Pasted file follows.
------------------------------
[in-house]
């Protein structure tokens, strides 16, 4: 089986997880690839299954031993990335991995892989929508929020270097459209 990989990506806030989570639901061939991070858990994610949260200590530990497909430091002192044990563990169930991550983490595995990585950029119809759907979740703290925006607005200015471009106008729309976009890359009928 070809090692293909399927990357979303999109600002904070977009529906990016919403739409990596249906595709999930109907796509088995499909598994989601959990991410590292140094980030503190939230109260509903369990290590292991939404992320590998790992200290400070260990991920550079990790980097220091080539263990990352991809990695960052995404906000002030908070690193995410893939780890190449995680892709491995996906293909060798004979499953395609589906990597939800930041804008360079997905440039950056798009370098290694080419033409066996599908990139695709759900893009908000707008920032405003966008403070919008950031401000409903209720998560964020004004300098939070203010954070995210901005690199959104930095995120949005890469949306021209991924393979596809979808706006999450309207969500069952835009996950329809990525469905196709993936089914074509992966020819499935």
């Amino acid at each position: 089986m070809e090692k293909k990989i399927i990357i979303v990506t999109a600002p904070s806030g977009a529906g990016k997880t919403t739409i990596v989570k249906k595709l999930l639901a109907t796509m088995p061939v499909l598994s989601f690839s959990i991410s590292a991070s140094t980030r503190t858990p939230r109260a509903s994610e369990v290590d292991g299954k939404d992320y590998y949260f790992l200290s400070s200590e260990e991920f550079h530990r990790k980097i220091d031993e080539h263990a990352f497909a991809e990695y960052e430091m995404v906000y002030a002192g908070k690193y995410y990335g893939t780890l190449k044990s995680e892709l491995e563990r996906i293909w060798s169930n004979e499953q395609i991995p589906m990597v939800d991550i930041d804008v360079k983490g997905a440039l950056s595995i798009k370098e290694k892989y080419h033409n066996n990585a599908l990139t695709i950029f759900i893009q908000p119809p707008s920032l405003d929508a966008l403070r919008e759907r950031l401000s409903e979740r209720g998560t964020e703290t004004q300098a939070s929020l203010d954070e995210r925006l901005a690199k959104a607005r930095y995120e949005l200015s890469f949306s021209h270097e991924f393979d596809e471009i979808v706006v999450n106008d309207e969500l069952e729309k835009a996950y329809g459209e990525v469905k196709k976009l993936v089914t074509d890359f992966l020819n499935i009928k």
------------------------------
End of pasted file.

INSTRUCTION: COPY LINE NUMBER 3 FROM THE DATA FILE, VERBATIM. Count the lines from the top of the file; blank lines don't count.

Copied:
């Amino acid at each position: 089986m070809e090692k293909k990989i399927i990357i979303v990506t999109a600002p904070s806030g977009a529906g990016k997880t919403t739409i990596v989570k249906k595709l999930l639901a109907t796509m088995p061939v499909l598994s989601f690839s959990i991410s590292a991070s140094t980030r503190t858990p939230r109260a509903s994610e369990v290590d292991g299954k939404d992320y590998y949260f790992l200290s400070s200590e260990e991920f550079h530990r990790k980097i220091d031993e080539h263990a990352f497909a991809e990695y960052e430091m995404v906000y002030a002192g908070k690193y995410y990335g893939t780890l190449k044990s995680e892709l491995e563990r996906i293909w060798s169930n004979e499953q395609i991995p589906m990597v939800d991550i930041d804008v360079k983490g997905a440039l950056s595995i798009k370098e290694k892989y080419h033409n066996n990585a599908l990139t695709i950029f759900i893009q908000p119809p707008s920032l405003d929508a966008l403070r919008e759907r950031l401000s409903e979740r209720g998560t964020e703290t004004q300098a939070s929020l203010d954070e995210r925006l901005a690199k959104a607005r930095y995120e949005l200015s890469f949306s021209h270097e991924f393979d596809e471009i979808v706006v999450n106008d309207e969500l069952e729309k835009a996950y329809g459209e990525v469905k196709k976009l993936v089914t074509d890359f992966l020819n499935i009928k």